Ayumu Goromaru and Kensuke Hatakeyama were two of Japan’s stand-out players during Rugby World Cup 2015. A duo of Brave Blossoms that were in the same grade at university for Waseda, and who epitomised the Brave Blossoms spirit that captured the hearts of neutrals four years ago.
Fast forward to 2019 and neither stand a chance of making the Japan squad for this year’s Rugby World Cup, both failing to make a single appearance for the Brave Blossoms across the past two years. Just how did two of Japan’s stars from RWC 2015 see their chances of appearing in a home RWC all but disappear?
Goromaru did not necessarily need Rugby World Cup 2019, rather Rugby World Cup 2019 needed him. Japan needed a tried and tested hero to pin their hopes on, they needed a familiar face to market the tournament to non-rugby fans, they needed his profile to elevate the tournament.
Statues were dedicated to Goromaru, fans flocked to stadiums just to see him and television shows ultimately made him the face of rugby in Japan. It therefore seems inconceivable that the then poster boy of Japanese rugby would come to play no further part for the Brave Blossoms and that his final appearance for Japan would come in Gloucester in Japan’s final pool game of Rugby World Cup 2015.
His stock was at an all-time high at the end of 2015 following his 58 points at Japan’s most successful Rugby World Cup to date, amassing countless sponsorship deals and linked with several high-profile clubs overseas. Queensland Reds was his destination from 2016 though, opting not to link up with Sunwolves in their maiden Super Rugby season.
Goromaru's stint in Brisbane was short-lived. Fatigue took its toll and injury limited the full-back to just eight appearances in the 2016 Super Rugby season. This was a player who had now played rugby continuously for almost 12 months, following up RWC 2015 with a truncated Top League season, of which he was crowned top points scorer, before making the move down under.
Simultaneously, Kotaro Matsushima’s impressive performances at full-back for Suntory Sungoliath and the Brave Blossoms had seen the youngster stake claim to the number 15 shirt under Jamie Joseph, while Yu Tamura had consolidated himself as the Brave Blossoms’ kicker.
Goromaru was no longer on Jamie Joseph’s radar and only slipped further down the pecking order with a move to Toulon in autumn 2016, which saw him appear just five times for the TOP 14 outfit.
Hatekayama, like Goromaru, moved overseas in 2016, following up his second Rugby World Cup with a loan move to Newcastle Falcons after the conclusion of the 2015-16 Top League season, becoming just the second Japanese player after Kensuke Iwabuchi to feature in England’s top domestic rugby competition.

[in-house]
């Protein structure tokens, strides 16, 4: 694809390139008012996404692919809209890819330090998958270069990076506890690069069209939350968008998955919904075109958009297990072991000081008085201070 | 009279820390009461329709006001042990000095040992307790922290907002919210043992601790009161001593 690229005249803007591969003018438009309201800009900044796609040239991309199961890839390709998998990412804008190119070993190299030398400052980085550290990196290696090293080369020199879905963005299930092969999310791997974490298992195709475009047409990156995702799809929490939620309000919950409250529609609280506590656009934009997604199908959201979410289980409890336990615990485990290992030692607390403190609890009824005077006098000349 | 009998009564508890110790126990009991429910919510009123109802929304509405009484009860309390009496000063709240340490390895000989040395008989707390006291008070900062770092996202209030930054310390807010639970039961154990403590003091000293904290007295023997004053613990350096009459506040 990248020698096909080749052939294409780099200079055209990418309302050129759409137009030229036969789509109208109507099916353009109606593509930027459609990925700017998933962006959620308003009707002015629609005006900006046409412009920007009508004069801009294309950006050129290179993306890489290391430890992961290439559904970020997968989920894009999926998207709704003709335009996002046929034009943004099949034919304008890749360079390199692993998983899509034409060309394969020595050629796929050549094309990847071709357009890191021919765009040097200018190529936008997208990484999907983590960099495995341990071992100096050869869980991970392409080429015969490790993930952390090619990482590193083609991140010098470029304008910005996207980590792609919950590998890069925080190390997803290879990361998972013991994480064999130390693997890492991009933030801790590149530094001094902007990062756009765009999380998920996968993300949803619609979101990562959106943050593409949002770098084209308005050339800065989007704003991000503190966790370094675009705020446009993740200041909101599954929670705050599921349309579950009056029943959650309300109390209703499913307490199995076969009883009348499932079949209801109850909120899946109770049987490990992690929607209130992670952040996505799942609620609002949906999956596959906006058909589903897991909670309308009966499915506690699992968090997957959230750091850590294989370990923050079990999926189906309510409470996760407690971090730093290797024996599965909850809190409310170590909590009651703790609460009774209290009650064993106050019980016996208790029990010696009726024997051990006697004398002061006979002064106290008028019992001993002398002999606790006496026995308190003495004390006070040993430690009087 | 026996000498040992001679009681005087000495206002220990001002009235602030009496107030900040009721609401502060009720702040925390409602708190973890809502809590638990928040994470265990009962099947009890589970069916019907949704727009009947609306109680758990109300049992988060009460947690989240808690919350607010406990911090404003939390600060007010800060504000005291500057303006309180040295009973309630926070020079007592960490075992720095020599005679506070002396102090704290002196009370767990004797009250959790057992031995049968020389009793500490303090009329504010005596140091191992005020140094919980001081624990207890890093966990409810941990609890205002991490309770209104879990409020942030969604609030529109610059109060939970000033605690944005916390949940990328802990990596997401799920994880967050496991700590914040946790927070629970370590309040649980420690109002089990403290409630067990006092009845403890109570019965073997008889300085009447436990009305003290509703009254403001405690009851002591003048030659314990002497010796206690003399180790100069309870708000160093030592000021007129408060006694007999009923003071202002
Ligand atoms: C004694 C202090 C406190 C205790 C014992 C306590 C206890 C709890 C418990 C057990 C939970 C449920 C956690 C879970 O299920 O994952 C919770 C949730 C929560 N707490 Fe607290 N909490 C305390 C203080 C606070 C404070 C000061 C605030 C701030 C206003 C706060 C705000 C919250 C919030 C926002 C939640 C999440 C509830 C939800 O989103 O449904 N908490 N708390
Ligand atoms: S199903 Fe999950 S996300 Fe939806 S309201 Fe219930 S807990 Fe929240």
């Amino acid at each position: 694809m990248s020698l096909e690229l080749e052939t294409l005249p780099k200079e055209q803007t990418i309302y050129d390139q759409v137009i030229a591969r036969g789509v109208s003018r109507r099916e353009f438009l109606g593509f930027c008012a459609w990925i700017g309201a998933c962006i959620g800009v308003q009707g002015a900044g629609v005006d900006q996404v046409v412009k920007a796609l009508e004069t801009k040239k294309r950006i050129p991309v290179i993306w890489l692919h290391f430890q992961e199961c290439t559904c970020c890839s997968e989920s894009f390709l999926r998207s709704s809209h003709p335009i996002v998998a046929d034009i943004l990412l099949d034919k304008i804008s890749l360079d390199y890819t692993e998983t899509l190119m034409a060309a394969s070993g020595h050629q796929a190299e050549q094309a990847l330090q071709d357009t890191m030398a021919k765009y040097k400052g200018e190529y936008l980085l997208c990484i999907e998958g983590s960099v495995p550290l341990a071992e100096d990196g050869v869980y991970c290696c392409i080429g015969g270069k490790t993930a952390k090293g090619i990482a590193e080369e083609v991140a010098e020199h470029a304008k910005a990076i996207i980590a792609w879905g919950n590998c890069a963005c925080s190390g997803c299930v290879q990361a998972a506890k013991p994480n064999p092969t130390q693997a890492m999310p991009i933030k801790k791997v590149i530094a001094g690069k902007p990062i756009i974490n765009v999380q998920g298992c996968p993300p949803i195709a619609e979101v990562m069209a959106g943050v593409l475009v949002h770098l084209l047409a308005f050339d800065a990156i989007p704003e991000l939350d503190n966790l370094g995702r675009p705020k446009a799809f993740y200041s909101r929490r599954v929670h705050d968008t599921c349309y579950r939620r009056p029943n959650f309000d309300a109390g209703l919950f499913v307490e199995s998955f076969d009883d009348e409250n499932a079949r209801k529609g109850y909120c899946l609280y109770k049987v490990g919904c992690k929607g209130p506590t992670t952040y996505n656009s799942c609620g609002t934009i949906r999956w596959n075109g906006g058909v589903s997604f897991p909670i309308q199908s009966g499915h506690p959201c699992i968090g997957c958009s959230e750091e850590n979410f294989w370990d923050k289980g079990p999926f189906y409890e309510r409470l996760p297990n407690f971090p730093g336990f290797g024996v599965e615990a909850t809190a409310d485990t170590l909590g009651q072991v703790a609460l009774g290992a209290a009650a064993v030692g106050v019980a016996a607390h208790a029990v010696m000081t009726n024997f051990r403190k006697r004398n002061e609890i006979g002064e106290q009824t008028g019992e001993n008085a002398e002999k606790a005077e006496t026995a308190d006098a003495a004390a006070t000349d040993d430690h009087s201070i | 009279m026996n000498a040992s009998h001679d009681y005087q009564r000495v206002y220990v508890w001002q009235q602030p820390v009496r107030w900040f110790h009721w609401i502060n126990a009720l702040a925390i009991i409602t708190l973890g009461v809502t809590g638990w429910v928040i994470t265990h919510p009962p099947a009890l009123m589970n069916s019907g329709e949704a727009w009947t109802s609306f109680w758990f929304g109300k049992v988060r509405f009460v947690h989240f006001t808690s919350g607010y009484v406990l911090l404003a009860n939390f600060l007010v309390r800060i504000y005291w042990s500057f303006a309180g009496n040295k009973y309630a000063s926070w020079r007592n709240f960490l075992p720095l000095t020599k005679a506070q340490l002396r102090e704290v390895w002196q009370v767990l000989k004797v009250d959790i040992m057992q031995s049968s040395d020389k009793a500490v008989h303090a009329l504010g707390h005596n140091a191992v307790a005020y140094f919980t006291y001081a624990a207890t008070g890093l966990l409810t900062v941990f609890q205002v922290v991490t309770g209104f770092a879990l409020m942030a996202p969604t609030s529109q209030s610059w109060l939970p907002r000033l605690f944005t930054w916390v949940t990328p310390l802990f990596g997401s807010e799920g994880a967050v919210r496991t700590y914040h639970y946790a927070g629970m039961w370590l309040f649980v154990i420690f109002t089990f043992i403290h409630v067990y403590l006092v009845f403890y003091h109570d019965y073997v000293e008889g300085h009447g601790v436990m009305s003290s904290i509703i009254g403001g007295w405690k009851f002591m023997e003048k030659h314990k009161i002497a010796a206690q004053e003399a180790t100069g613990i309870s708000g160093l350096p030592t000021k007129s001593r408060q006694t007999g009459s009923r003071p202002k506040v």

Many thought that the loan spell would materialise into a permanent move overseas. However, the prop returned to Suntory at the end of the campaign after making five Premiership appearances.
Unlike Goromaru, Hatekayama remained in contention briefly after his stint overseas, starting each of Japan’s June and November internationals in 2016, in what turned out to be his final appearances in the red and white jersey to date.
Realising that his time with Brave Blossoms was perhaps nearing its end, Hatekayama became increasingly focused on off-field activities, setting up the Japan Rugby Players Association (JRPA) in 2016 together with former Japan player Toshiaki Hirase.
The organisation aimed to improve communication between stakeholders in Japanese rugby, namely clubs and players, in addition to spreading the word of rugby and ensuring that players and clubs make contributions towards society.
Hatekayama was appointed chairman of the organisation in 2017, and is a large reason why he has featured so sparingly for club and country in the past 24 months.
While it is almost certain that Hatakeyama will play no part on the pitch at RWC 2019, it could be argued that his off-field efforts with the JRPA may provide a longer-lasting impact for players and Japanese rugby than the tournament itself.
Goromaru and Hatakeyama were hugely marketable prospects, a crucial factor that Sunwolves and the JRFU failed to spot. In the era of social media and mass sponsorship deals, it is no longer a player’s ability that should come into play when considering signings.
JRFU will regret not dedicating all resources at their disposal into keeping the duo in the country after RWC 2015. Stars such as Goromaru and Hatakeyama could have exponentially increased the domestic interest in the Sunwolves and had a trickle-down effect on the popularity of rugby in Japan ahead of a crucial few years for the sport in the country.